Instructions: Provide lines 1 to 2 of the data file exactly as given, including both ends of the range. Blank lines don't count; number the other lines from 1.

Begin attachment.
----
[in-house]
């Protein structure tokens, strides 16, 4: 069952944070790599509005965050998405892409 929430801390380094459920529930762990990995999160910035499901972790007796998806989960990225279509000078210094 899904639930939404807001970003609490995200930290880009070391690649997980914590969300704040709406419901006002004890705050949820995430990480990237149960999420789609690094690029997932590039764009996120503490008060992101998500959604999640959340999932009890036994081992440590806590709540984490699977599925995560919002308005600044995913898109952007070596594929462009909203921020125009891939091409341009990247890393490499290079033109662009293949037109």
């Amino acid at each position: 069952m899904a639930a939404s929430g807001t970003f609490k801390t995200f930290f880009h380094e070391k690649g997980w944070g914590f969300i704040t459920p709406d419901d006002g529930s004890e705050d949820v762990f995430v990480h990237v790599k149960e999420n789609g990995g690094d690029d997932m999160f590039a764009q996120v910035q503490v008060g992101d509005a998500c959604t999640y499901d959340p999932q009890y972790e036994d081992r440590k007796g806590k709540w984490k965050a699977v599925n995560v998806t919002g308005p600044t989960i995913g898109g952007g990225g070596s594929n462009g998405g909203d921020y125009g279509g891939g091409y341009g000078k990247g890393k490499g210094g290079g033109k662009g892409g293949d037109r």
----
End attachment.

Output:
[in-house]
């Protein structure tokens, strides 16, 4: 069952944070790599509005965050998405892409 929430801390380094459920529930762990990995999160910035499901972790007796998806989960990225279509000078210094 899904639930939404807001970003609490995200930290880009070391690649997980914590969300704040709406419901006002004890705050949820995430990480990237149960999420789609690094690029997932590039764009996120503490008060992101998500959604999640959340999932009890036994081992440590806590709540984490699977599925995560919002308005600044995913898109952007070596594929462009909203921020125009891939091409341009990247890393490499290079033109662009293949037109």